ONE of the most controversial of Supreme Court decisions in the modern era is Engel v. Vitale, the path-setting 1962 ruling on school prayer. The court held in Engel that the "establishment clause" of the First Amendment, made applicable to the states by the Fourteenth Amendment, prohibited organized prayer or other religious observance in public schools.
Now the court returns to this issue in Lee v. Weisman, which poses the issue of whether the First Amendment prohibits the recitation of a prayer at public-school graduation exercises. Oral argument was heard last November, and the ruling is expected soon. Some observers believe the Supreme Court will modify Engel and grant greater scope for non-compulsory religious expression in schools and other public facilities.
For Americans interested in church/ state issues, the 30-year-old Engel decision is well worth rereading. The particular religious observance which the court then reviewed was a short, nondenominational prayer that the New York Board of Regents had caused to be written for use by school districts that wished to open the school day with a prayer.
Delivering the opinion of the high court, Justice Hugo Black was sweeping in his insistence that the establishment clause - "Congress shall make no law respecting an establishment of religion"- left no room for any state prayer program, non-denominational or not.
Moreover, Justice Black argued, the Establishment Clause "does not depend upon any showing of direct governmental compulsion," and is violated by government action on behalf of religious belief whether the action operates "directly to coerce nonobserving individuals or not."
Potter Stewart was the one dissenting justice. He charged his brethren with misapplying a "great constitutional principle." Justice Stewart wrote: "I cannot see how an 'official religion' is established by letting those who want to say a prayer say it. On the contrary, I think that to deny the wish of these school children to join in reciting this prayer is to deny them the opportunity of sharing in the spiritual heritage of our Nation."
Justice William O. Douglas, concurring with the majority, devoted over half of his opinion to explaining what the case did not involve. It did not, he said, involve any element of compulsion or coercion. "Students can stand mute or even leave the classroom, if they desire."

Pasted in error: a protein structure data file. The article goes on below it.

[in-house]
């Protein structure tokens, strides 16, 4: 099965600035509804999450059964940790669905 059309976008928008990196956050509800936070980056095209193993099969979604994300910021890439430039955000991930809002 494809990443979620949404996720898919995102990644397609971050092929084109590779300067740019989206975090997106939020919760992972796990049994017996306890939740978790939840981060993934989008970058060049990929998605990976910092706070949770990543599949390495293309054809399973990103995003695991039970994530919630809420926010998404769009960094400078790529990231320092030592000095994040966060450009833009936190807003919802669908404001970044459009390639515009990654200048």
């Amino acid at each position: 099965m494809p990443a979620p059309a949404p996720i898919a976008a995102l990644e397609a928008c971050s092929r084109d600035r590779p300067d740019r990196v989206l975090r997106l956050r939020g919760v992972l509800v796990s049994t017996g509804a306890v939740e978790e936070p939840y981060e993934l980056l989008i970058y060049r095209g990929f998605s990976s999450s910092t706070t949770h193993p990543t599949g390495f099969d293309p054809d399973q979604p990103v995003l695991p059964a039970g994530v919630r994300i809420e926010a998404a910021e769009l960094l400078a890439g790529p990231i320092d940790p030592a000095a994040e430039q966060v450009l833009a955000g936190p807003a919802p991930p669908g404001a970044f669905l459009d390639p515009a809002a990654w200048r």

Moreover, Douglas went on, "what New York does on the opening of its public schools is what we do when we open court. Our Crier has from the beginning announced the convening of the Court and the added 'God save the United States and this Honorable Court.... What New York does on the opening of its public schools is what each House of Congress does at the opening of each day's business."
What's more, Douglas wrote, "I cannot say that to authorize this prayer is to establish a religion in the strictly historic meaning of those words. A religion is not established in the usual sense merely by letting those who choose to do so say the prayer that the public school teacher leads."
Then why was it necessary that the New York school prayer be struck down? Douglas answered that "once government finances a religious exercise it inserts a divisive influence into our communities.... The philosophy is that if government interferes in matters spiritual it will be a divisive force." This is a worthy policy perspective. It's hard, though, to see its constitutional base.
A large majority of Americans haven't been able to see one. The Engel decision has been consistently opposed over the last three decades. Close to four-fifths of those interviewed in a Gallup Poll in July 1962, just a month after the court ruled against school prayer, said they approved of "religious observances in public schools." Last October a virtually identical proportion, interviewed by Yankelovich Clancy Shulman, said they favored "allowing school children to say prayers in public schools."
A majority of Americans strongly endorse "a high wall" of separation between church and state. But they don't see voluntary prayer in the schools as violative of that principle. Rather, what is at issue in their view is religious freedom. The First Amendment not only bars government from the "establishment" of religion, but also from "prohibiting the free exercise thereof."
Lee v. Weisman will tell us whether today's Supreme Court is prepared to give broader recognition to the "free exercise" requirement.